In my 29 years of experience I found that the unions I worked with wanted to make sure that when a teacher was disciplined that the teachers received due process. That is, that if they were disciplined or dismissed or non-renewed that the administrators acted fairly and even-handedly. Moreover, in the states where I worked the legislature passed laws that enabled local boards to negotiate language that segregated the funds unions raised to serve local issues from the funds they raised to lobby at the State and local levels. This seemed fair to the unions where I worked because they found that their own members occasionally disagreed with the support for some of the candidates the unions membership wanted. This past election would have been a case in point. Most Democratic Party supporting teachers I know supported Bernie Sanders’ candidacy but the union leadership supported Hilary Clinton. And, contrary to popular belief, not all teachers are Democrats! I believe many teachers would have been resentful to find that their dues went to support a candidate they disliked because of their political positions or political party affiliation.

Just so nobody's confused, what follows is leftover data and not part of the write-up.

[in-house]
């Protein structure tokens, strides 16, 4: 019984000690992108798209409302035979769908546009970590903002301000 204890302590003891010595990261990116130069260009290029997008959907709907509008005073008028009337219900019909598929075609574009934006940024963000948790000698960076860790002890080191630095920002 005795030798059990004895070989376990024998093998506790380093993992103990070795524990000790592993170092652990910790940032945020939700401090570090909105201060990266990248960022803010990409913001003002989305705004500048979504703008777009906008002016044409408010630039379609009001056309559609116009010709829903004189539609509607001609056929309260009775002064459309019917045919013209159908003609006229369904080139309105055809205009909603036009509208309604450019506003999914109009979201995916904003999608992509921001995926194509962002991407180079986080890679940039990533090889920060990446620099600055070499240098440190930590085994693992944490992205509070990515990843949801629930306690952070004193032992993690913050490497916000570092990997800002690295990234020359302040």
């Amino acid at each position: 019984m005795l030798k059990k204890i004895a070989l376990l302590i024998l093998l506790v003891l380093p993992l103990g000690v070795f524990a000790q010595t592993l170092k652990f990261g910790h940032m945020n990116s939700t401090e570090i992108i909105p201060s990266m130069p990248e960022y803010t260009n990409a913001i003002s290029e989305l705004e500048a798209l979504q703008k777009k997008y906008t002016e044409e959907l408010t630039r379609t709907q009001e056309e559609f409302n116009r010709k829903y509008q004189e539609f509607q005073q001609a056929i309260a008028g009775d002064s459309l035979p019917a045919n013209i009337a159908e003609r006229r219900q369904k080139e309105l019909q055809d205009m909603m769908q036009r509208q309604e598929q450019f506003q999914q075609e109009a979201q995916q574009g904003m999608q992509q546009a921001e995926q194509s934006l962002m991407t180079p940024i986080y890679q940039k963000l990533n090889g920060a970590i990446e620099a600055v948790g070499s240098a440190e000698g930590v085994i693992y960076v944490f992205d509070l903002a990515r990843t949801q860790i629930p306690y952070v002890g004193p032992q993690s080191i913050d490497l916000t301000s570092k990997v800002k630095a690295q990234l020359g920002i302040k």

Mr. Gassaway linking of unions to the anti-charter school movement is also contrary to my experience. Most teachers I worked with have long supported school choice within the public education sphere. Vocational centers, alternative education programs, and specialized learning centers were all supported by teachers unions in districts where I worked. The notion of using limited tax dollars to support a child sitting in front of a computer screen in a storefront or at home, though, would leave virtually all teachers cold, union and non-union teachers alike.